I can not tell you how many days we would drive to school with a blanket over his head.  It was the only way we could travel without triggering seizures.  With time his sensitivity to light has lowered.  Yet, over the years I have recognized that there are many environmental events that most likely affect this group of people with photosensitive epilepsy.

There are a few industries such as the music, movie and video game industry that I think need to be more aware of the entertainment product they create and how it affects this population of people.  It is not right that individuals with photosensitive epilepsy can’t go to a movie because of the light affects being used, or to watch a music video that has flash affects or to concerts which have the extreme light shows.  I am also surprised that the group that is in every community to protect us, which includes police departments, fire departments, and EMS services, use reflective strobe lights on their vehicles. I realize the strobe affect or the reflectors are eye-catching, but for those who are photosensitive this “safety lighting”  is actually harmful for their health.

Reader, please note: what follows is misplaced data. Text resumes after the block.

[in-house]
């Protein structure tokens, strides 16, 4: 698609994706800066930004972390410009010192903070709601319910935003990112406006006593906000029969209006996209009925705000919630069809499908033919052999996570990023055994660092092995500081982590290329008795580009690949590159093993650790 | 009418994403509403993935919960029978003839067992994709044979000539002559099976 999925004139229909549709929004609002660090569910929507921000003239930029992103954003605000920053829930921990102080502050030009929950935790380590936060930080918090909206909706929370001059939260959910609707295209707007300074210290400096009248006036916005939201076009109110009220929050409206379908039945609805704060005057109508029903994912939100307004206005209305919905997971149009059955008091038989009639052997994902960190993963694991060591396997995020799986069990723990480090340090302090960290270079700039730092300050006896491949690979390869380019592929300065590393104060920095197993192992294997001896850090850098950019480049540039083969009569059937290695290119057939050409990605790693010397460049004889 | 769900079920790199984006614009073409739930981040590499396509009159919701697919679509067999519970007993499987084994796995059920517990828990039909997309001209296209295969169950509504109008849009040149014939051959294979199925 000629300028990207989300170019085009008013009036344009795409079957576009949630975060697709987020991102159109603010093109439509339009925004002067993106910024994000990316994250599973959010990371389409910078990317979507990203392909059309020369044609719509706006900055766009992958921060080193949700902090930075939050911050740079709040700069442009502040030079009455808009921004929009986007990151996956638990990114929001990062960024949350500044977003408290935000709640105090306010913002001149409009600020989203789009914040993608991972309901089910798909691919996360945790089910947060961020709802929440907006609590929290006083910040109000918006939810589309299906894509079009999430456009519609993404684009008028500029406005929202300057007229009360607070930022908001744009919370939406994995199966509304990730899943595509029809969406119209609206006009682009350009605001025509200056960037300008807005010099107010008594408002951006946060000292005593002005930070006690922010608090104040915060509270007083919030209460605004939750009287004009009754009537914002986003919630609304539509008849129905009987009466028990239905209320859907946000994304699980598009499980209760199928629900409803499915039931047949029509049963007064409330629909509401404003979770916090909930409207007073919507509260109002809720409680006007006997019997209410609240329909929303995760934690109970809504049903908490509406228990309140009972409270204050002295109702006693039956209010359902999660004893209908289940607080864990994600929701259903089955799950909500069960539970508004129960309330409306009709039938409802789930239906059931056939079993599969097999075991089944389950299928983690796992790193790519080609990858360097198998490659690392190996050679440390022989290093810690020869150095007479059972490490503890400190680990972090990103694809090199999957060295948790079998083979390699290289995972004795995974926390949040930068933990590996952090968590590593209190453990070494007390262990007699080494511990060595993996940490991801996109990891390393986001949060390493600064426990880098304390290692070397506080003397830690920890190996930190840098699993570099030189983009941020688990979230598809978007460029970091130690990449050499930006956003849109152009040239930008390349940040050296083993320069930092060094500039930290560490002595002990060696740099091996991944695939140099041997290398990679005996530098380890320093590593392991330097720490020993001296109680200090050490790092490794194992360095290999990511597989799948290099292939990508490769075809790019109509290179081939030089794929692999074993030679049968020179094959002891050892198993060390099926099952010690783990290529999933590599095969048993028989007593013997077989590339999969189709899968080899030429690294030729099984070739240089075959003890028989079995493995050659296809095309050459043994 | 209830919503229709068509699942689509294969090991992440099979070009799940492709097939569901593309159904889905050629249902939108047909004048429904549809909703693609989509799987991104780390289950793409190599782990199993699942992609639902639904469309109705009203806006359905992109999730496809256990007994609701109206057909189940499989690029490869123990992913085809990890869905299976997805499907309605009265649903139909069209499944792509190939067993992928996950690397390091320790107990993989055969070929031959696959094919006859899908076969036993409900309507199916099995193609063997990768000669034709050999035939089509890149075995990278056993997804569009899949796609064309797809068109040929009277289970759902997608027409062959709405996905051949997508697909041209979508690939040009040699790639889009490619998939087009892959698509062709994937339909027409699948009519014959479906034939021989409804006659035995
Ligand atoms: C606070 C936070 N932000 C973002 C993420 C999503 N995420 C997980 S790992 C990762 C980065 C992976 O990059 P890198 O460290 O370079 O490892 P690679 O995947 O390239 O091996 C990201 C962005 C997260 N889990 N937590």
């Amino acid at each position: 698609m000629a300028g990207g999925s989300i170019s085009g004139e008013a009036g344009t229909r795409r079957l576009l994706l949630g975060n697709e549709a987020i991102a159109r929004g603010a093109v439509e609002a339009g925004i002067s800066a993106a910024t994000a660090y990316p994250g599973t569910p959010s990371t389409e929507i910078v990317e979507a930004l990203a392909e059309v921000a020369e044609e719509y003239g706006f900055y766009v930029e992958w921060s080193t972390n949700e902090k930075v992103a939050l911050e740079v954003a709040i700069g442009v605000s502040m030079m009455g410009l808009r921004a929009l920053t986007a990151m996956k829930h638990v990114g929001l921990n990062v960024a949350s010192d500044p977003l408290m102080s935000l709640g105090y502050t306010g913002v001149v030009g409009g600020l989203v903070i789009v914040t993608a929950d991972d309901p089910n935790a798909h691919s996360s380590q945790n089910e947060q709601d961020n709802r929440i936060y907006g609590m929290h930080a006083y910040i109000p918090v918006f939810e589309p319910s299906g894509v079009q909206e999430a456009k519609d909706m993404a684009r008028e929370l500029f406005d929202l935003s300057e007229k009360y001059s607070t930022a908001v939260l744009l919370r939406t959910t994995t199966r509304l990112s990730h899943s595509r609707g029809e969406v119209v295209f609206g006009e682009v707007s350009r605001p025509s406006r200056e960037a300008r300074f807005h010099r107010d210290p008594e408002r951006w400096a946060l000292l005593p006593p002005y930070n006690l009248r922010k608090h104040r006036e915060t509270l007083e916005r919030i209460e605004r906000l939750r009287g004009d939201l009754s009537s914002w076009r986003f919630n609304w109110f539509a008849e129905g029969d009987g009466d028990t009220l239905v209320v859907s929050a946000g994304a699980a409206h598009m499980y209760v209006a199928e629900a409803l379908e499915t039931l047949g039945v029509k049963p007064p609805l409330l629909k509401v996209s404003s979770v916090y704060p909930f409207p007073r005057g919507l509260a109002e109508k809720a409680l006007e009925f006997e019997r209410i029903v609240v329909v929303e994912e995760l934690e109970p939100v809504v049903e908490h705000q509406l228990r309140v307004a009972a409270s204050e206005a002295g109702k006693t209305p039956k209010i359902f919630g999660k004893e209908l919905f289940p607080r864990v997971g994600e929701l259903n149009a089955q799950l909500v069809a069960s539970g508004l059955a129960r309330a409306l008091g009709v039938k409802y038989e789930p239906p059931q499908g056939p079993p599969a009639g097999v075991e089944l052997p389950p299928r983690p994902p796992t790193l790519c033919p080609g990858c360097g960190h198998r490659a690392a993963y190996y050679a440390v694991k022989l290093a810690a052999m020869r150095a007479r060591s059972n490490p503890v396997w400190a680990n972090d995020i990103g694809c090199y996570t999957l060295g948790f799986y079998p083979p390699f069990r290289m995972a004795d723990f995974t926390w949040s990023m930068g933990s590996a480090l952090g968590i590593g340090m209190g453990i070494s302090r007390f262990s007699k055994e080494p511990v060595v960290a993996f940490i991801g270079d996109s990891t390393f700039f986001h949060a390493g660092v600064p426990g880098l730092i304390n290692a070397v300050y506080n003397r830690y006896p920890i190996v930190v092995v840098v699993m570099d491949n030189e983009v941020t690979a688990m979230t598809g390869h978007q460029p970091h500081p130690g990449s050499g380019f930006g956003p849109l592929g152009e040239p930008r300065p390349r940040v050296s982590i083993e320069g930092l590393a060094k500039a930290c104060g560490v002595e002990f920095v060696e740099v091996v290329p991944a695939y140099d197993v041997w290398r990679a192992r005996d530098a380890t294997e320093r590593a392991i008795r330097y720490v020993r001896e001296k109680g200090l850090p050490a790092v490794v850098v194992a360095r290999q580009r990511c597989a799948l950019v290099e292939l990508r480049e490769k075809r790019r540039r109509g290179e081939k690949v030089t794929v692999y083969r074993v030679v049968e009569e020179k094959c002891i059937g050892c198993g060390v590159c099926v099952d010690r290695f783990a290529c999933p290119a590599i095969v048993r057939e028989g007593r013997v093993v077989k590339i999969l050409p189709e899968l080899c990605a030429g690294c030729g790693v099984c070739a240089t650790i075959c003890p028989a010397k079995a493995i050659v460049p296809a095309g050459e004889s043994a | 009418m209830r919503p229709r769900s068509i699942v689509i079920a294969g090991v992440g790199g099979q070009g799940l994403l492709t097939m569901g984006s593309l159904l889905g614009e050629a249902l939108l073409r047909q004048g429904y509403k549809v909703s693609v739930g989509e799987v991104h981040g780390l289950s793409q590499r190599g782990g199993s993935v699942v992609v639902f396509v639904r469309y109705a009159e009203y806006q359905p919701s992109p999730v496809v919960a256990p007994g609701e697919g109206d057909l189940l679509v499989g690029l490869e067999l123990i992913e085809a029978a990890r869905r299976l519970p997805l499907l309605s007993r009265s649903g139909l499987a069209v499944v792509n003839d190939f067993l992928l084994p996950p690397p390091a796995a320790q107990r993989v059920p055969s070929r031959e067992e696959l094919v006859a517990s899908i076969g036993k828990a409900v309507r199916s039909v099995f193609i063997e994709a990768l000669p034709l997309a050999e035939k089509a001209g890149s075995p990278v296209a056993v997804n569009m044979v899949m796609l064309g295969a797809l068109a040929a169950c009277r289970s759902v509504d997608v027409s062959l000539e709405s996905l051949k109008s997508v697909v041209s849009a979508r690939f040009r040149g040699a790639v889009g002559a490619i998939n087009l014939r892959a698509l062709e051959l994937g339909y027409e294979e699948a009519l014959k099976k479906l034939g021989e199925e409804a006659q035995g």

Now there is not much one can do about sunshine, or lightning, or the sparkle of the snow.  But here are a few triggers that frustrated us over the years that could be preventable with a little consideration:

  • Police vehicles with reflective lights
  • Emergency vehicles with reflective lights,  light bars, or strobe lights
  • School busses with reflective strobe-like light
  • Music Videos with flashing lights
  • Movies with flashing lights
  • Building exit locations during an emergency or a practice emergency with their strobe lights
  • Beacons, such as the kind that the local car dealer uses
  • The flash of a camera
  • Video games
  • TV screens
  • Computer screens